this crisis, anderson cooper in egypt. they both join me at 5:00 eastern. president obama is monitoring the crisis in the middle east as he travels through asia. today he met with china's king and china's prime minister. today the president did address the fighting between israel and hamas and delivered a warning about the consequences of continued violence. >> those who champion the cause of the palestinians should recognize that if we see a further escalation of the situation in gaza, then the likelihood of us getting back on any kind of peace track that leads to a two-state solution is going to be pushed off way into the future. >> thailand is just the first stop of the president's three-nation tour of asia. later today he visits myanmar, something no president of the united states has ever done. mr. obama wraps up his tour in cambodia where he'll attend the east asia summit. we are getting some new details about what may have happened in the moments before a train collided with a truck during a parade. four military vets died in the accident. and a neighborhood bar damaged by sandy
leaders of egypt. he is hoping that the government of qatar, turkey, that they can convince them to stop with the rockets and hopefully they can have an effort to achieve a long range solution. that's going to be very, very difficult as all of us know. but the prime minister of israel, he says 30,000 ground forces have been activated, they are in training exercises, not far from gaza and they will go in as brutal and ugly as that might, they don't want to do that because it'll cause an enormous amount of pain. israelis had a poor experience under gaza four years ago. and again with hezbollah forces. they don't want to do that but the prime minister feels he has no choice. the next 42 hours will be critical and i say there is a 50/50 chance after diplomatic cease-fire. >> wolf blitzer, thank you. >>> be sure to join wolf blitzer monday, 4:00 p.m. eastern, for "the situation room," a special edition live from jerusalem. >>> a peace effort under way it stop the violence. egypt working to reinstate a cease-fire. deputy general will arrive in cairo tomorrow. both israelis and palestinians say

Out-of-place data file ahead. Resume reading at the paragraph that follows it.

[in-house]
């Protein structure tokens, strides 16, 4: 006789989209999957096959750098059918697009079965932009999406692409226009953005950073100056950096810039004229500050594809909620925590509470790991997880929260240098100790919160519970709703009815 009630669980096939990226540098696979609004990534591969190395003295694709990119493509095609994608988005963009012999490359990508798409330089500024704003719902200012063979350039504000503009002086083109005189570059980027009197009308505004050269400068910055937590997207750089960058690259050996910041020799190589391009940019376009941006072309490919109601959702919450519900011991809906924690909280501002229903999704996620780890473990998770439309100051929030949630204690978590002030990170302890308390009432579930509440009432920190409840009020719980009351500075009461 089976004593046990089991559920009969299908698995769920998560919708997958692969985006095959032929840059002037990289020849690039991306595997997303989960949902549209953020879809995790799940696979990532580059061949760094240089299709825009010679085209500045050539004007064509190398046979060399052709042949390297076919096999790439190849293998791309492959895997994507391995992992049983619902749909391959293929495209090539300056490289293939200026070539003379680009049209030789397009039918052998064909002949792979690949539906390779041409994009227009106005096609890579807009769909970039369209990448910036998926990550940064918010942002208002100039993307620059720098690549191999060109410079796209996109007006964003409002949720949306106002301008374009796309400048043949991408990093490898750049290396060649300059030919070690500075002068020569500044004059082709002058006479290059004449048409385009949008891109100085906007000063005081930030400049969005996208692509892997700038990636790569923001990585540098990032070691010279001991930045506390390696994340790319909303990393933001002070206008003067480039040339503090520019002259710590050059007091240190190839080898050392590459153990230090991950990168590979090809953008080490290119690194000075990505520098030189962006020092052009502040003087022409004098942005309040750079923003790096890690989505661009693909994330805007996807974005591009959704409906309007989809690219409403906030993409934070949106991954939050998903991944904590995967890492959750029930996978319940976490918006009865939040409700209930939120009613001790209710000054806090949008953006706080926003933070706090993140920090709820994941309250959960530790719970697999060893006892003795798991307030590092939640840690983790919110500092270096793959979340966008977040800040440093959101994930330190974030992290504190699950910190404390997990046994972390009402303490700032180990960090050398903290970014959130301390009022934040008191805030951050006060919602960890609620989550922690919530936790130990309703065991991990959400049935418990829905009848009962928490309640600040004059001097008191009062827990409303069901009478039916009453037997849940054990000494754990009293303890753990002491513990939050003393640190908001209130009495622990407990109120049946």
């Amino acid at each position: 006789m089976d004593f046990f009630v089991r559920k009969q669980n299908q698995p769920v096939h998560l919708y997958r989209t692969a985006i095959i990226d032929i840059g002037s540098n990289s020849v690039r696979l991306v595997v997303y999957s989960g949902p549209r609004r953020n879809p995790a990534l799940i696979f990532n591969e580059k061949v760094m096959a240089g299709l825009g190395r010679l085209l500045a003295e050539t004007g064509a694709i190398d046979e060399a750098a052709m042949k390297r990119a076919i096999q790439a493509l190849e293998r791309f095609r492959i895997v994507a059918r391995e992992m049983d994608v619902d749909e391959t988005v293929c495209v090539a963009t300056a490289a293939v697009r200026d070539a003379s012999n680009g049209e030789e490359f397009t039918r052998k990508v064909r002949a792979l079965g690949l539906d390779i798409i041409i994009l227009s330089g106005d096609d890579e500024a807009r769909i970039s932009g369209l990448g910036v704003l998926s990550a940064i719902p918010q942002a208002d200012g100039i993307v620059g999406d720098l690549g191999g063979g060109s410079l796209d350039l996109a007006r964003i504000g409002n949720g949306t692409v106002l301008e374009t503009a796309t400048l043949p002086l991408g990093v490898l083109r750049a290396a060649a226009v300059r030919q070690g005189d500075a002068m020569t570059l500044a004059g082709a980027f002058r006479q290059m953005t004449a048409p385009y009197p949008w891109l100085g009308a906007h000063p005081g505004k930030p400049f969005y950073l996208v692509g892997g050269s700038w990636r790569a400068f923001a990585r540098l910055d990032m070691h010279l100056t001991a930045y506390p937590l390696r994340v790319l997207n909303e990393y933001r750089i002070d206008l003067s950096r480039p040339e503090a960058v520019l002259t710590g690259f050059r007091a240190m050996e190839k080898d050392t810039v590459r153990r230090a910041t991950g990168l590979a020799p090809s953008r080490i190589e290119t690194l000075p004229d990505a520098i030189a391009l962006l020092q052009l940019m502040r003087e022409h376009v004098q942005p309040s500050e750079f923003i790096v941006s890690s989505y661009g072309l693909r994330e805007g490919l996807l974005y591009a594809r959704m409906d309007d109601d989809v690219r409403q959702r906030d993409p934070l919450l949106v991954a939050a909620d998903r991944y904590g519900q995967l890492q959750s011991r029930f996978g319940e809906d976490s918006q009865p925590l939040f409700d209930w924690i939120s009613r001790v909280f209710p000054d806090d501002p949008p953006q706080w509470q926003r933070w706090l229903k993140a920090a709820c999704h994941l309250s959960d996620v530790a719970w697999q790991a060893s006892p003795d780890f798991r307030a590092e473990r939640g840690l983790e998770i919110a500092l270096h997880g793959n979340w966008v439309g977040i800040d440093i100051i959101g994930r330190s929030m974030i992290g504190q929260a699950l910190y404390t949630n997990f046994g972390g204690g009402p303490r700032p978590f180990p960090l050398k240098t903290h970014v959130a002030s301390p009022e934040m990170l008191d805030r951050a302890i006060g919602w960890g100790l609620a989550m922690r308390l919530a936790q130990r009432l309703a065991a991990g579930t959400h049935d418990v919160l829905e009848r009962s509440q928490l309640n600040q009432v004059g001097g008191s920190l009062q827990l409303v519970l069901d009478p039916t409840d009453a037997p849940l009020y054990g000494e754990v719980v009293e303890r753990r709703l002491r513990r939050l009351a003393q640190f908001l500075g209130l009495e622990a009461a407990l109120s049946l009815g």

and israel exchanged rocket and shell fire. in november 13, is real and hamas said messages via egypt indicating interest in a truce, but then it degraded from there. at the question is whether egypt can play a role, or the united states which has sent hillary clinton, can play a role. the israelis debate a ground invasion of your reporting from gaza city, the olive orchards, they lied to enter the border. monday the area was a virtual no mans land. hundreds of families have fled. it says that gazana are not the only ones encouraged about a ground invasion. talks in cairo, continue in cairo. let us hear from on next call, terry in maryland, on our line for republicans. caller: america has no real influence in the middle east. i say that because we have been trying to negotiate this cents ronald reagan. and if we had any influence with the arab-speaking population, we basically would have succeeded by now. the reality is, for half of the countries, we are nothing more than ana tm, and the other half, -- we are nothing more nothingan atm and for the others we are nothing more than an an